By Agatha Emeadi
Prof. Sarah Oloko, 84, who retired from the Department of Educational Foundation and Distant Learning Institute (DLI), University of Lagos in 2005, is the Board of Trustees chairman of four non-governmental organisations (NGOs). They include the Human Development Initiatives (HDI), where she has presided for 25 years, Health-Sure based in Osogbo, Osun State; Eternal House of Divine Mercy, where children of mentally deranged women are cared for and the Women Grassroots Development (WGD). Prof Oloko is a sought-after multi-national consultant who prides herself in the quality and choice schools she attended with meritorious scholarships and the many students she has built, made and taught in over 50 years of academic work. In this interview she looks back, to recall beautiful memories and expresses pain over the plight of the education sector.
Considering the health challenges life throws at people, how do you feel being active at 84 without loss of memory?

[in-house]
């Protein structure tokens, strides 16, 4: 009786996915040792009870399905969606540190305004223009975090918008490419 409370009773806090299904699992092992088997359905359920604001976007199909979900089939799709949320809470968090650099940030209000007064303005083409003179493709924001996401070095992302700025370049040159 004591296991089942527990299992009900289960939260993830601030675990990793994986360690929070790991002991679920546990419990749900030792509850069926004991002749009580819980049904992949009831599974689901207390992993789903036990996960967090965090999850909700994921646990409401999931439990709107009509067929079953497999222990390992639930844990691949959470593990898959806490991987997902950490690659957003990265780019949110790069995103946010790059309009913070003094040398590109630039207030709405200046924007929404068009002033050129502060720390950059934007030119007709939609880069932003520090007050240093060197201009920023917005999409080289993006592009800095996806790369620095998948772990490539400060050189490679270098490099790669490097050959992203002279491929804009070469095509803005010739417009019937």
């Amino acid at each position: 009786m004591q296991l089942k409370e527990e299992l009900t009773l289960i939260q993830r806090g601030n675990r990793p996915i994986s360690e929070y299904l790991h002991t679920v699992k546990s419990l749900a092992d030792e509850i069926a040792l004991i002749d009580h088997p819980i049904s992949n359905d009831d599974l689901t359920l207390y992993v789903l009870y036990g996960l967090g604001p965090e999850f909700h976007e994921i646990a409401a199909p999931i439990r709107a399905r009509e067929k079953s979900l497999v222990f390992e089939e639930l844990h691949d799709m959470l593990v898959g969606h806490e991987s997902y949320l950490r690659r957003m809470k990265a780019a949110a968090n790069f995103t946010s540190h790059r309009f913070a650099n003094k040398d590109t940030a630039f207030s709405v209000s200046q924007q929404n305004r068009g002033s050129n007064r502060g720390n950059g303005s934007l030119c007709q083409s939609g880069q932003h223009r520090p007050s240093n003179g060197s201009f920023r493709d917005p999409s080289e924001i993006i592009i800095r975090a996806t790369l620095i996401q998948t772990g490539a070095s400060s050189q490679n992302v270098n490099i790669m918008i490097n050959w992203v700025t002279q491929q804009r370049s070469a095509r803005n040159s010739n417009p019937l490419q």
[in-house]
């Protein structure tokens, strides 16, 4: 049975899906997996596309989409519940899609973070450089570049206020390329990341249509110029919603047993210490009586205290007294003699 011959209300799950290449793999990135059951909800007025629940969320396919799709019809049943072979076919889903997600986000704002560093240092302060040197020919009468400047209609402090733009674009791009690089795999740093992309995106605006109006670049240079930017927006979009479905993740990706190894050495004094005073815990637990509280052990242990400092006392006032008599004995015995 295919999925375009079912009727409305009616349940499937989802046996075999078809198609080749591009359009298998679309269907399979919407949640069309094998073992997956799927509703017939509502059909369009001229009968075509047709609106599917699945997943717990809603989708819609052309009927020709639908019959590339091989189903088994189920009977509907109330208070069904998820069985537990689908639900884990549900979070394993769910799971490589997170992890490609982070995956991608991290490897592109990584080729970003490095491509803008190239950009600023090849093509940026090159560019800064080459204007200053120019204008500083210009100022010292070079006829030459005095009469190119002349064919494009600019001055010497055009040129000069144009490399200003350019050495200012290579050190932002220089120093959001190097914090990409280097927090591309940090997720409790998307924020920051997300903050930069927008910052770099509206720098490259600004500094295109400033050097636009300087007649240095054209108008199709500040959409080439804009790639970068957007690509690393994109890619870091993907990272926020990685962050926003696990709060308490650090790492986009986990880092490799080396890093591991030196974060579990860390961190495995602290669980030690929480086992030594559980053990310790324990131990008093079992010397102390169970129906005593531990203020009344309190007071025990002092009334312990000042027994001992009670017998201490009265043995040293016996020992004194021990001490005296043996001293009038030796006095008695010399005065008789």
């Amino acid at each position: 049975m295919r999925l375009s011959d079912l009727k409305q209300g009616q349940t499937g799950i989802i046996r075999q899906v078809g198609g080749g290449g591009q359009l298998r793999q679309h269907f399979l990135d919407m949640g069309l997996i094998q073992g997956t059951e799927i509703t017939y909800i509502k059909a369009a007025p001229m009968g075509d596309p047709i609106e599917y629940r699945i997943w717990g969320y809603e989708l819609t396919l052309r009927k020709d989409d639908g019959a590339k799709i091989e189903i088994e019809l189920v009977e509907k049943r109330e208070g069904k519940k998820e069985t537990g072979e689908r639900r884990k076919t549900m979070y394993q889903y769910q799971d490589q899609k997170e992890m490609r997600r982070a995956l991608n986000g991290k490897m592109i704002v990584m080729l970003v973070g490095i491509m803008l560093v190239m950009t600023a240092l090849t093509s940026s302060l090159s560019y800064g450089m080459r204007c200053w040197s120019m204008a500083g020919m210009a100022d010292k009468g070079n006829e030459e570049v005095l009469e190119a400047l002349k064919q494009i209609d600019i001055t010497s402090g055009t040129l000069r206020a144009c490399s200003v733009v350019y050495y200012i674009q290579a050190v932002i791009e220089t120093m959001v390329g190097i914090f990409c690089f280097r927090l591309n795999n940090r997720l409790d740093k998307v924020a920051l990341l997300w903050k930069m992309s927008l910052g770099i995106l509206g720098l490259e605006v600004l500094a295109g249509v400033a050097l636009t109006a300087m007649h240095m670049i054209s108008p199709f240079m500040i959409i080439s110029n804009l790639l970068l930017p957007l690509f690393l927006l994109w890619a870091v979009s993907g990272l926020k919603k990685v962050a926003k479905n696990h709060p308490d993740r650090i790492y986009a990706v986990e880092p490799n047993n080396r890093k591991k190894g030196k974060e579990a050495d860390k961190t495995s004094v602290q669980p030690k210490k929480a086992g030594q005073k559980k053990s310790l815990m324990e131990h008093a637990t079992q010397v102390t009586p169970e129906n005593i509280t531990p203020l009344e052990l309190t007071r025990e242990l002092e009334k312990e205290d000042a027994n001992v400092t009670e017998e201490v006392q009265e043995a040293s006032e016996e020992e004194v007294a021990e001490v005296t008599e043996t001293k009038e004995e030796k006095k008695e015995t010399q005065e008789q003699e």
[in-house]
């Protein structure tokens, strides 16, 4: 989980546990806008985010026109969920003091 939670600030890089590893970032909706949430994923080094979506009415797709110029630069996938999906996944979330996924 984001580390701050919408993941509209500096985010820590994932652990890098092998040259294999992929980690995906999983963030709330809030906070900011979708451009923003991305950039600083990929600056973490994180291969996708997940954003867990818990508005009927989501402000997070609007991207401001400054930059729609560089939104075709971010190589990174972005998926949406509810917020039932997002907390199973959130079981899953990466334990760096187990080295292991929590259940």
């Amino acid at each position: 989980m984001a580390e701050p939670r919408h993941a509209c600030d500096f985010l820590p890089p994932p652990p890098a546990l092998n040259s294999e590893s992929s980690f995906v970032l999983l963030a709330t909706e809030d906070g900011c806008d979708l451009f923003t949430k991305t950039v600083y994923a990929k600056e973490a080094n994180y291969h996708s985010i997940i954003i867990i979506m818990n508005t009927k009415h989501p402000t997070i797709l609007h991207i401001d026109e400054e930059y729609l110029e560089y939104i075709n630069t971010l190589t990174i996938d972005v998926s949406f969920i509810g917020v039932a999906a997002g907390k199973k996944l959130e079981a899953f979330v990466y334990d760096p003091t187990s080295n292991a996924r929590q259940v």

First of all, I am deeply grateful to God for the gift of 84 active years. I didn’t particularly know that I would live this long with all the work because seeing the way people are dying, knowing that longevity in this country is very low, I thank God, my Creator. My mother died at 77 in 1989, while my husband died at 79 in 2010. Since I am in Nigeria working and walking around, 84 for me is also a call for preparation to meet with my Creator, which I want to happen in higher spiritual crescendo. But then, I will not say since I am 84, I will stop contributing to any aspect of the society and country. That will be defeating and mean that I am old. If interviews are relevant, I will grant them, if I have conferences or book to review, I do all that, I still read and write, chair events, attend conferences and workshops and I thank God that I have not lost my memory.